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A Visit to Roaring River

I grew up in a community close to Roaring River in the parish of Westmoreland but discovered its underground cave when I was in high school. Back then, it was a local secret. Now, it’s a well-known tourist attraction called Roaring River Park.

For long as I can remember, Roaring River has been known as a very close-knit community. Many of the residents have lived there for generations; some are even related. Visitors go because of the series of limestone caves, mineral springs, blue hole and the river, which supplies water for much of the parish. Even during the dry season, a deep green carpet of wildflowers and grass blankets the area.

Munching goat

Goat in field of wildflowers and grass

Roaring River is located on lands that were once part of the Roaring River Estate. Before sugar lost its importance as Westmoreland’s main crop, much of the lands surrounding the community belonged to the West Indies Sugar Company (WISCO), formerly a major employer in the parish. Now that sugar is no longer ‘king,’ many residents earn much of their income by leading tours of the cave, springs and the blue hole.

Part of the Roaring River in Westmoreland

Part of the Roaring River in Westmoreland

We traveled to Roaring River a few weekends ago, not to visit the cave or the blue hole but to see a man (Robbie, a relative) about a goat for a friend of the family. As we drove down its narrow dirt road, the only one into and out of Roaring River, we were greeted warmly by everyone we passed.

Once the goat was purchased and was being prepared, we walked down to the river. The water was so crystal clear, we could see the stones at the bottom. We sat at the river’s edge, watching children frolicking in the shallow part. At one point, three young girls, round 8 or 9 years, raced each other to the edge, stripping off their clothes and jumping in, oblivious to the adults, including a young man, around them.

Walking back to the car, a little boy with two buckets, one almost half his size, caught my eye. I looked around but no adults or older children were nearby. He headed to a spring, caught some water in one of his buckets then with it spilling every which way as he struggled to carry it, he plunked it down in front a horse that was tied nearby. Someone said the horse belonged to his father. When he thought the horse had drunk enough, he splashed the rest on its body, to cool him down, I guessed.

Boy and horse

Boy and horse

As we were loading up to leave, Robbie came running towards us. Don’t leave yet, he said. They’ve gone to get you some bananas and breadfruit. Shortly after, a few of the older children that we had seen, returned with a bunch of bananas and several breadfruit.

Robbie with breadfruit

Robbie with breadfruit

Random photos of Roaring River.

Flower

Flower

Bird of Paradise

Bird of Paradise

I was thrilled to see this Doctor Bird, our National Bird. He flitted from tree to branch while I fumbled with my camera, hoping he’d sit still long enough for me to take the shot. Thankfully, he did.

Doctor Bird

Doctor Bird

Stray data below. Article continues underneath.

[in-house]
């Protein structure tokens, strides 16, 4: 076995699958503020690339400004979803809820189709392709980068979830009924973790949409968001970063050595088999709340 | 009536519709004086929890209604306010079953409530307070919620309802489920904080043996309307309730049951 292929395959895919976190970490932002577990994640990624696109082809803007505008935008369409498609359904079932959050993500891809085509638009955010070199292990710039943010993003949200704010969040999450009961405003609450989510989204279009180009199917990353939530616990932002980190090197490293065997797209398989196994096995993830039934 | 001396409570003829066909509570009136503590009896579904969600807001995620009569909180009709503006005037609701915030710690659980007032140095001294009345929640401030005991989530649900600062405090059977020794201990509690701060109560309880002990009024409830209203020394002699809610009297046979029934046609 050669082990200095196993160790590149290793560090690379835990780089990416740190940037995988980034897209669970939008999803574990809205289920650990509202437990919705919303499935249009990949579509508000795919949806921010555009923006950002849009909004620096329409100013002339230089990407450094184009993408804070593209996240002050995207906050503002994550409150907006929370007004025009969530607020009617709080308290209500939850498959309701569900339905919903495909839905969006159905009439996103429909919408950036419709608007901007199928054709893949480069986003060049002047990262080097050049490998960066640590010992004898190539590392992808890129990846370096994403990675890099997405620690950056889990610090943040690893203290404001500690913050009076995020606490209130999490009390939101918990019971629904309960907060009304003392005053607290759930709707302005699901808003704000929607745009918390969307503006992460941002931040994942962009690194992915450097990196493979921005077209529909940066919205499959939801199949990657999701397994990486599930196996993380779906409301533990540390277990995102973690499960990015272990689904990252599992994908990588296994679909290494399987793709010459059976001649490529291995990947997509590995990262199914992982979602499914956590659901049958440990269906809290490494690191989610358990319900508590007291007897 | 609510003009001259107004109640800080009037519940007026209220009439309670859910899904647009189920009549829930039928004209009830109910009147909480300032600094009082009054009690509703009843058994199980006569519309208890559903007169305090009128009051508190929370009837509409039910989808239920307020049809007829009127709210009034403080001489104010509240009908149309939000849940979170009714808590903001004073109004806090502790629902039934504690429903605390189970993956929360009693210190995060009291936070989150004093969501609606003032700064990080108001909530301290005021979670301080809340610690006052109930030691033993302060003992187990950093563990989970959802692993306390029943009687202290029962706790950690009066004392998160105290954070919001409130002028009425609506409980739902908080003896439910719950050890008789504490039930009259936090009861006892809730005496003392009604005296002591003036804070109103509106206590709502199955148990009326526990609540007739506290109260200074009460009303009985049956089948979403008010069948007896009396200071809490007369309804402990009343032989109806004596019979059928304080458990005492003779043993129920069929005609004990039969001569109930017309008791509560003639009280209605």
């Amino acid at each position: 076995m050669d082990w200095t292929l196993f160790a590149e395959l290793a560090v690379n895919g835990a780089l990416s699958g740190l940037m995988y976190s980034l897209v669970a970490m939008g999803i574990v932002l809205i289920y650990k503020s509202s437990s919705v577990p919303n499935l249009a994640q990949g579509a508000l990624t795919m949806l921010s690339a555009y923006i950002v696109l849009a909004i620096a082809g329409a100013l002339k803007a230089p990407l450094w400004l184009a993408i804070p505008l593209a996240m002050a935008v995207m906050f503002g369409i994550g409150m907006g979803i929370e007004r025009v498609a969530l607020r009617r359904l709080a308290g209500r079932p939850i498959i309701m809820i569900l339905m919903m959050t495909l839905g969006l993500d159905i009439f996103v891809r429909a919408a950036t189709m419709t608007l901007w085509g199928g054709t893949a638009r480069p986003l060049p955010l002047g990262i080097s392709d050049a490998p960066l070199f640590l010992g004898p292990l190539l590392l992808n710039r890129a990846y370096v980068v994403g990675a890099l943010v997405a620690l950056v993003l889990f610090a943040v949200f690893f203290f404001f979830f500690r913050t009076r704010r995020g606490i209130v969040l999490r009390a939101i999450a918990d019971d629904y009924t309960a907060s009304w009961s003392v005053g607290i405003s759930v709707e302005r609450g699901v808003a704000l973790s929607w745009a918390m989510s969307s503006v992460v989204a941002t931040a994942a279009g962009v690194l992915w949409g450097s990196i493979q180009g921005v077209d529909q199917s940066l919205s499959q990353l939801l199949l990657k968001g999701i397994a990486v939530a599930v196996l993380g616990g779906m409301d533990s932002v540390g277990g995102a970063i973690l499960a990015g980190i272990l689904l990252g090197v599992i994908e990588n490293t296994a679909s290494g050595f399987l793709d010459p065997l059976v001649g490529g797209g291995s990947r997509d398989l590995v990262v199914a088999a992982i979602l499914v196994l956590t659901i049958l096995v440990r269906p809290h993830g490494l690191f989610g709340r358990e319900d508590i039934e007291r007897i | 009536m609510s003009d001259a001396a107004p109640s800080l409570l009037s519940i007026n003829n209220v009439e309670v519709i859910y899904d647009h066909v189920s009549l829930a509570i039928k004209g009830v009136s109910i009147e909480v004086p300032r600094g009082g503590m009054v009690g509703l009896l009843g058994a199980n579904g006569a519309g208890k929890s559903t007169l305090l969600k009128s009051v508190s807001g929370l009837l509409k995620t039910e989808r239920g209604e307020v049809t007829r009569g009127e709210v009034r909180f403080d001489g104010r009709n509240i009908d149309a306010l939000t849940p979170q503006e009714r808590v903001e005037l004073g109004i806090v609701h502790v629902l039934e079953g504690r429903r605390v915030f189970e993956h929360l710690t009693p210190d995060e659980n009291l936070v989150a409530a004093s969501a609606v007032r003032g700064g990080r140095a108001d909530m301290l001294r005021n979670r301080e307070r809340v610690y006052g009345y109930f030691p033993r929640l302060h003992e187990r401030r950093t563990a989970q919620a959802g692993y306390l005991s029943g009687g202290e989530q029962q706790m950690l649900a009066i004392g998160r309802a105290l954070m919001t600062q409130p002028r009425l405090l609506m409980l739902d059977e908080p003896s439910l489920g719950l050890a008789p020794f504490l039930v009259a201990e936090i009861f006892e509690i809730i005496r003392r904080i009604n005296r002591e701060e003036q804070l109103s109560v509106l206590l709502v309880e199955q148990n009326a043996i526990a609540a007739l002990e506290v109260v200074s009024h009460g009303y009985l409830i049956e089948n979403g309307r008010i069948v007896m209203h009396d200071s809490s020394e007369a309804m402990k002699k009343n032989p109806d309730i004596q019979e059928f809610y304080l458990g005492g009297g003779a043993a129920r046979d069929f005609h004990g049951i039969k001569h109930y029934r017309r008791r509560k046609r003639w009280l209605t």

Roaring River warning

Roaring River warning

Wattle-and-Daub shop

Wattle-and-Daub shop

Painting of Roaring River by John Boydell, from Wikipedia

A 1778 Painting of Roaring River by John Boydell - from Wikipedia

Wattle-and-daub, an old tradition of building that used to be quite popular in Jamaica, especially in the rural areas. Here the wattle, interwoven wooden strips, has been set up. Later the daub, which could be made either from a paste of soil, animal dung or sand will be applied.

I will post a follow up when I visit the cave and the blue hole again. In the meantime, enjoy this video of the blue hole at Roaring River from YouTube.

 

 

Comments

  1. totsymae1011
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    That little part of about the kid giving water to the horse…I like that. Nice photo too. I’ll bet some of the best fruit are over there. And what is bread fruit anyway? Did I miss that part?
    totsymae1011 recently posted..Getting Down and Dirty: Under the Sheets with Political Bad BoysMy Profile

  2. What a lovely story.

    Our early white settlers built wattle and daub huts. Very few remain. They built them with wood from the wattle trees, which are very spindly but must have been in abundance at the time. Do you have wattle trees there? Their laitin name is ‘acacia’.

    I smiled when your started with you “going to see a man about a goat”. That is one of the sayings we say when we want to tell people we are going somewhere but don’t want to tell them what we are doing.

    Sounds like the kids are still having lovely childhoods.
    Narelle recently posted..being thereMy Profile

  3. Yes, we have acacia trees. I didn’t realize there was a special wattle tree. The more I re-acquaint myself with Jamaica, the more I realize I don’t know.
    Hahahaha, I do know realize that. But we did go to see a man about a goat.
    Oh, it was so lovely to see them being so spontaneous and nurtured.

  4. Hmmm, how do I describe breadfruit? Breadfruit was brought to Ja by Captain Bligh (Mutiny on the Bounty Bligh http://www.smithsonianmag.com/travel/Captain-Blighs-Cursed-Breadfruit-Jamaica.html). It’s hard to describe. The closest in color is the potato, the taste is unique. I really don’t think there’s anything else that tastes like it.